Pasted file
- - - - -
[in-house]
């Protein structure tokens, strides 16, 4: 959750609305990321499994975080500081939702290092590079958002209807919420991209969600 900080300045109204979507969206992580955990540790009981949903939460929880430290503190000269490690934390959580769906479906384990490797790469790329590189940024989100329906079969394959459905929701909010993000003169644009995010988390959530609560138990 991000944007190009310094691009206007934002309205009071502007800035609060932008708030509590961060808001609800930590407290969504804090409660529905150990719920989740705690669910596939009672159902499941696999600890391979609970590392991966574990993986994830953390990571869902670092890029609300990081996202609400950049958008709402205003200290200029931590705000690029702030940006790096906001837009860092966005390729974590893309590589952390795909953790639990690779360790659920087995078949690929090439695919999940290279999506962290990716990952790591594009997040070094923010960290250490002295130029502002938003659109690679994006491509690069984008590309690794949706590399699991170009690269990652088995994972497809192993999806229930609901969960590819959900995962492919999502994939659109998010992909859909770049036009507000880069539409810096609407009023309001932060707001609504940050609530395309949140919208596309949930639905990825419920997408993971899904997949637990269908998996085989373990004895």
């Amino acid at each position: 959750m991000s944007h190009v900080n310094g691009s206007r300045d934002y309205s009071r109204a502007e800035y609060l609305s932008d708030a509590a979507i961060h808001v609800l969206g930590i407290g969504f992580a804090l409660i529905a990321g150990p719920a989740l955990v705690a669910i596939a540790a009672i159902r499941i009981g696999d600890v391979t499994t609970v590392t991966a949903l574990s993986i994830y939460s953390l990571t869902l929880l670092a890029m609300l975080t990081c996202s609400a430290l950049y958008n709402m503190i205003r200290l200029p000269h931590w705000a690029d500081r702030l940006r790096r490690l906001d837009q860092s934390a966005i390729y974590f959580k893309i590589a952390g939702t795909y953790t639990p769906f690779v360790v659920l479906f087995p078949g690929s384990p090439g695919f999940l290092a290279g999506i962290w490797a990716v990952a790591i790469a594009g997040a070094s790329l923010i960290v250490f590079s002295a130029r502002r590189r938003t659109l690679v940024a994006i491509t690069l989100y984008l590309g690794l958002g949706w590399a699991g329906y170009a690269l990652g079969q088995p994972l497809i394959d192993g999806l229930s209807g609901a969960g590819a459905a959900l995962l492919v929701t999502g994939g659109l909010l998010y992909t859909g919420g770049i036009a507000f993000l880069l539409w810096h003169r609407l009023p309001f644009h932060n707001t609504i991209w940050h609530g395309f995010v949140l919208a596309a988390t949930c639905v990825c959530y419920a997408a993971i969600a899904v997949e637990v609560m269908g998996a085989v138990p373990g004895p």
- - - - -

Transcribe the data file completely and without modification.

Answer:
[in-house]
């Protein structure tokens, strides 16, 4: 959750609305990321499994975080500081939702290092590079958002209807919420991209969600 900080300045109204979507969206992580955990540790009981949903939460929880430290503190000269490690934390959580769906479906384990490797790469790329590189940024989100329906079969394959459905929701909010993000003169644009995010988390959530609560138990 991000944007190009310094691009206007934002309205009071502007800035609060932008708030509590961060808001609800930590407290969504804090409660529905150990719920989740705690669910596939009672159902499941696999600890391979609970590392991966574990993986994830953390990571869902670092890029609300990081996202609400950049958008709402205003200290200029931590705000690029702030940006790096906001837009860092966005390729974590893309590589952390795909953790639990690779360790659920087995078949690929090439695919999940290279999506962290990716990952790591594009997040070094923010960290250490002295130029502002938003659109690679994006491509690069984008590309690794949706590399699991170009690269990652088995994972497809192993999806229930609901969960590819959900995962492919999502994939659109998010992909859909770049036009507000880069539409810096609407009023309001932060707001609504940050609530395309949140919208596309949930639905990825419920997408993971899904997949637990269908998996085989373990004895």
């Amino acid at each position: 959750m991000s944007h190009v900080n310094g691009s206007r300045d934002y309205s009071r109204a502007e800035y609060l609305s932008d708030a509590a979507i961060h808001v609800l969206g930590i407290g969504f992580a804090l409660i529905a990321g150990p719920a989740l955990v705690a669910i596939a540790a009672i159902r499941i009981g696999d600890v391979t499994t609970v590392t991966a949903l574990s993986i994830y939460s953390l990571t869902l929880l670092a890029m609300l975080t990081c996202s609400a430290l950049y958008n709402m503190i205003r200290l200029p000269h931590w705000a690029d500081r702030l940006r790096r490690l906001d837009q860092s934390a966005i390729y974590f959580k893309i590589a952390g939702t795909y953790t639990p769906f690779v360790v659920l479906f087995p078949g690929s384990p090439g695919f999940l290092a290279g999506i962290w490797a990716v990952a790591i790469a594009g997040a070094s790329l923010i960290v250490f590079s002295a130029r502002r590189r938003t659109l690679v940024a994006i491509t690069l989100y984008l590309g690794l958002g949706w590399a699991g329906y170009a690269l990652g079969q088995p994972l497809i394959d192993g999806l229930s209807g609901a969960g590819a459905a959900l995962l492919v929701t999502g994939g659109l909010l998010y992909t859909g919420g770049i036009a507000f993000l880069l539409w810096h003169r609407l009023p309001f644009h932060n707001t609504i991209w940050h609530g395309f995010v949140l919208a596309a988390t949930c639905v990825c959530y419920a997408a993971i969600a899904v997949e637990v609560m269908g998996a085989v138990p373990g004895p």